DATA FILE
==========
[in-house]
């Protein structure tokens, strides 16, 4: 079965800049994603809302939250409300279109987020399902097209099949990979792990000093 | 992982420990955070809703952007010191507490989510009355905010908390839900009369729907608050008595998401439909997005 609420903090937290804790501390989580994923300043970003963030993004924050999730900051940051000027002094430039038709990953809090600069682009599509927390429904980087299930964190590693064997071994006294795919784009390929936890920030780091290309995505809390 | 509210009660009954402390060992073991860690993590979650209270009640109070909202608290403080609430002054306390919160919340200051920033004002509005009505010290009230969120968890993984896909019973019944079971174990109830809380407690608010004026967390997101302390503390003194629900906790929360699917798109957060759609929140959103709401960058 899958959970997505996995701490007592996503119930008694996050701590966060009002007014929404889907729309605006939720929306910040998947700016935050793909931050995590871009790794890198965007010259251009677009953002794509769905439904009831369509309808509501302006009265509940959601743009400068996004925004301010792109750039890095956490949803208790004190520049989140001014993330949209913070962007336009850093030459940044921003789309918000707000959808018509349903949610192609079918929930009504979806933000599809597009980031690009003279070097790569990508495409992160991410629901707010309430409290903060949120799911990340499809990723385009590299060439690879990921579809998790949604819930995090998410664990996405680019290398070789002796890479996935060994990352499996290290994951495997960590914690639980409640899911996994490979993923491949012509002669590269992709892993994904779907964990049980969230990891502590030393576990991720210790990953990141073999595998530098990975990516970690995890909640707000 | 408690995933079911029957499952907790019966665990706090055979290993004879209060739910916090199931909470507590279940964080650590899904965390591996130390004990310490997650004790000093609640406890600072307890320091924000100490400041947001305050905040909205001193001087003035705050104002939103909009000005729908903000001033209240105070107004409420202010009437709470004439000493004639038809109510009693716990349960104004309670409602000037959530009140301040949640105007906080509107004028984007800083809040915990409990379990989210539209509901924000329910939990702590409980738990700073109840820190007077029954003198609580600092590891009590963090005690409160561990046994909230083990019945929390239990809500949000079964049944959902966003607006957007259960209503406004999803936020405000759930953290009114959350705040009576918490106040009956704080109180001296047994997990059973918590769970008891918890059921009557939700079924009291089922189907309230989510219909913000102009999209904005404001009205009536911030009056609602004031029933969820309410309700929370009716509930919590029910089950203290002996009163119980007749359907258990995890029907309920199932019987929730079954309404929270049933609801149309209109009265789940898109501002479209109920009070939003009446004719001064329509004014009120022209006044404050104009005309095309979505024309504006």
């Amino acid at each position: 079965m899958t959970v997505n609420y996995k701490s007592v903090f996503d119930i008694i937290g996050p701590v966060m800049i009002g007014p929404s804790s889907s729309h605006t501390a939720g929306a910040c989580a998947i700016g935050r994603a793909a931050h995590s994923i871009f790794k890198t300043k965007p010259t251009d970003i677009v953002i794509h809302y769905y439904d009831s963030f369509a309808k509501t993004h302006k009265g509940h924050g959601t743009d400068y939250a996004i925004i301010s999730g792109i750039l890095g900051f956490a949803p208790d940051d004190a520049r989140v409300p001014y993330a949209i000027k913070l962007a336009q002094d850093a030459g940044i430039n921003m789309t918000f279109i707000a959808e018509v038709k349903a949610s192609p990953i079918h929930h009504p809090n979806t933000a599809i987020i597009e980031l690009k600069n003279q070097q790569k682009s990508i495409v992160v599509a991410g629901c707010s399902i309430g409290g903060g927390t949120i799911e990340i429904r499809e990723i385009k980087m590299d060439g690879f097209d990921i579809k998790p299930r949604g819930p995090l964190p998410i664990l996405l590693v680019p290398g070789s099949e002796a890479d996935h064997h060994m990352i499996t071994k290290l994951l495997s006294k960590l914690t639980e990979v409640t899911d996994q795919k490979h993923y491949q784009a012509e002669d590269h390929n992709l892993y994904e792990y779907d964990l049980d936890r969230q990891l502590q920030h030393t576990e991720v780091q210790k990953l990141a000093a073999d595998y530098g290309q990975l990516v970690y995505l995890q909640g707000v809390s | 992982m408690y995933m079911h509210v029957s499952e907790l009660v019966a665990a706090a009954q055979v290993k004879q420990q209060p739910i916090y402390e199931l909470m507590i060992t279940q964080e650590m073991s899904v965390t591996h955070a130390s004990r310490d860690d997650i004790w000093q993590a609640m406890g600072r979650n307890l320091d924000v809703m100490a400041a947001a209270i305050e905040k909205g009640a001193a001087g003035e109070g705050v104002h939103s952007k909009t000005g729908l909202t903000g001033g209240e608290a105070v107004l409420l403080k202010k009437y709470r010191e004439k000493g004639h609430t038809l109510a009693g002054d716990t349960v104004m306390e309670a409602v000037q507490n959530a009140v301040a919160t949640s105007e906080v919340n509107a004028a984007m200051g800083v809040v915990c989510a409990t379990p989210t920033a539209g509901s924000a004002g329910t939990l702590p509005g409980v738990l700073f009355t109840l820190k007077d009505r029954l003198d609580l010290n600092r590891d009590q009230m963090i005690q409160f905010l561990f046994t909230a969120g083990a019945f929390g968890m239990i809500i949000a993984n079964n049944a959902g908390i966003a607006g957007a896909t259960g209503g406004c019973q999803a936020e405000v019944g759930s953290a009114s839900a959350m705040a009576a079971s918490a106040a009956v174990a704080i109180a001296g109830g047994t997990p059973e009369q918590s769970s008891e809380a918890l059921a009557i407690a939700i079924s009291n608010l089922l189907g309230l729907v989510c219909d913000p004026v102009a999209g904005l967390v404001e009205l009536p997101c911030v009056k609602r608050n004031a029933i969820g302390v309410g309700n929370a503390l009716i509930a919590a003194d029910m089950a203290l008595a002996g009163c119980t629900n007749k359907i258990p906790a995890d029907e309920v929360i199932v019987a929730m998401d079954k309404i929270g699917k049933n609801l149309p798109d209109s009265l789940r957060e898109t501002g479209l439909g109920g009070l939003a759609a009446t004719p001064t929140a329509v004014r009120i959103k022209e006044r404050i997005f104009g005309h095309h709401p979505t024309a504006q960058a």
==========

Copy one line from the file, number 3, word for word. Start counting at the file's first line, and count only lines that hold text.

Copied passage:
């Amino acid at each position: 079965m899958t959970v997505n609420y996995k701490s007592v903090f996503d119930i008694i937290g996050p701590v966060m800049i009002g007014p929404s804790s889907s729309h605006t501390a939720g929306a910040c989580a998947i700016g935050r994603a793909a931050h995590s994923i871009f790794k890198t300043k965007p010259t251009d970003i677009v953002i794509h809302y769905y439904d009831s963030f369509a309808k509501t993004h302006k009265g509940h924050g959601t743009d400068y939250a996004i925004i301010s999730g792109i750039l890095g900051f956490a949803p208790d940051d004190a520049r989140v409300p001014y993330a949209i000027k913070l962007a336009q002094d850093a030459g940044i430039n921003m789309t918000f279109i707000a959808e018509v038709k349903a949610s192609p990953i079918h929930h009504p809090n979806t933000a599809i987020i597009e980031l690009k600069n003279q070097q790569k682009s990508i495409v992160v599509a991410g629901c707010s399902i309430g409290g903060g927390t949120i799911e990340i429904r499809e990723i385009k980087m590299d060439g690879f097209d990921i579809k998790p299930r949604g819930p995090l964190p998410i664990l996405l590693v680019p290398g070789s099949e002796a890479d996935h064997h060994m990352i499996t071994k290290l994951l495997s006294k960590l914690t639980e990979v409640t899911d996994q795919k490979h993923y491949q784009a012509e002669d590269h390929n992709l892993y994904e792990y779907d964990l049980d936890r969230q990891l502590q920030h030393t576990e991720v780091q210790k990953l990141a000093a073999d595998y530098g290309q990975l990516v970690y995505l995890q909640g707000v809390s | 992982m408690y995933m079911h509210v029957s499952e907790l009660v019966a665990a706090a009954q055979v290993k004879q420990q209060p739910i916090y402390e199931l909470m507590i060992t279940q964080e650590m073991s899904v965390t591996h955070a130390s004990r310490d860690d997650i004790w000093q993590a609640m406890g600072r979650n307890l320091d924000v809703m100490a400041a947001a209270i305050e905040k909205g009640a001193a001087g003035e109070g705050v104002h939103s952007k909009t000005g729908l909202t903000g001033g209240e608290a105070v107004l409420l403080k202010k009437y709470r010191e004439k000493g004639h609430t038809l109510a009693g002054d716990t349960v104004m306390e309670a409602v000037q507490n959530a009140v301040a919160t949640s105007e906080v919340n509107a004028a984007m200051g800083v809040v915990c989510a409990t379990p989210t920033a539209g509901s924000a004002g329910t939990l702590p509005g409980v738990l700073f009355t109840l820190k007077d009505r029954l003198d609580l010290n600092r590891d009590q009230m963090i005690q409160f905010l561990f046994t909230a969120g083990a019945f929390g968890m239990i809500i949000a993984n079964n049944a959902g908390i966003a607006g957007a896909t259960g209503g406004c019973q999803a936020e405000v019944g759930s953290a009114s839900a959350m705040a009576a079971s918490a106040a009956v174990a704080i109180a001296g109830g047994t997990p059973e009369q918590s769970s008891e809380a918890l059921a009557i407690a939700i079924s009291n608010l089922l189907g309230l729907v989510c219909d913000p004026v102009a999209g904005l967390v404001e009205l009536p997101c911030v009056k609602r608050n004031a029933i969820g302390v309410g309700n929370a503390l009716i509930a919590a003194d029910m089950a203290l008595a002996g009163c119980t629900n007749k359907i258990p906790a995890d029907e309920v929360i199932v019987a929730m998401d079954k309404i929270g699917k049933n609801l149309p798109d209109s009265l789940r957060e898109t501002g479209l439909g109920g009070l939003a759609a009446t004719p001064t929140a329509v004014r009120i959103k022209e006044r404050i997005f104009g005309h095309h709401p979505t024309a504006q960058a």